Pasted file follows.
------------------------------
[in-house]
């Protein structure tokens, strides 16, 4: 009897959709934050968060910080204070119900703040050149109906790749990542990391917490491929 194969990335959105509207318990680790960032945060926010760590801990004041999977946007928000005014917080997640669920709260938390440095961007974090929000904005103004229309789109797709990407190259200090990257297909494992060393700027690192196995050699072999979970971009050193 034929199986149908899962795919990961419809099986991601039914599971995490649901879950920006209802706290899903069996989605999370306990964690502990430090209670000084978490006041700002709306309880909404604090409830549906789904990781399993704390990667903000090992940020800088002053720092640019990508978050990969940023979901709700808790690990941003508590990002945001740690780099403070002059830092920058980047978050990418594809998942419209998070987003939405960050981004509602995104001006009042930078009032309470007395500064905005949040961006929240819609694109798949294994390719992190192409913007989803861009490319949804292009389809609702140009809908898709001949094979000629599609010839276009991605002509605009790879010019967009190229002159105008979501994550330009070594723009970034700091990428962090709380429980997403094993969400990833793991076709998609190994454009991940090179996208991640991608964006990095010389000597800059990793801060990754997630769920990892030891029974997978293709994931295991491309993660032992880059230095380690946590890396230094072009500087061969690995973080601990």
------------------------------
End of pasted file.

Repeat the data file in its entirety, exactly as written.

[in-house]
């Protein structure tokens, strides 16, 4: 009897959709934050968060910080204070119900703040050149109906790749990542990391917490491929 194969990335959105509207318990680790960032945060926010760590801990004041999977946007928000005014917080997640669920709260938390440095961007974090929000904005103004229309789109797709990407190259200090990257297909494992060393700027690192196995050699072999979970971009050193 034929199986149908899962795919990961419809099986991601039914599971995490649901879950920006209802706290899903069996989605999370306990964690502990430090209670000084978490006041700002709306309880909404604090409830549906789904990781399993704390990667903000090992940020800088002053720092640019990508978050990969940023979901709700808790690990941003508590990002945001740690780099403070002059830092920058980047978050990418594809998942419209998070987003939405960050981004509602995104001006009042930078009032309470007395500064905005949040961006929240819609694109798949294994390719992190192409913007989803861009490319949804292009389809609702140009809908898709001949094979000629599609010839276009991605002509605009790879010019967009190229002159105008979501994550330009070594723009970034700091990428962090709380429980997403094993969400990833793991076709998609190994454009991940090179996208991640991608964006990095010389000597800059990793801060990754997630769920990892030891029974997978293709994931295991491309993660032992880059230095380690946590890396230094072009500087061969690995973080601990």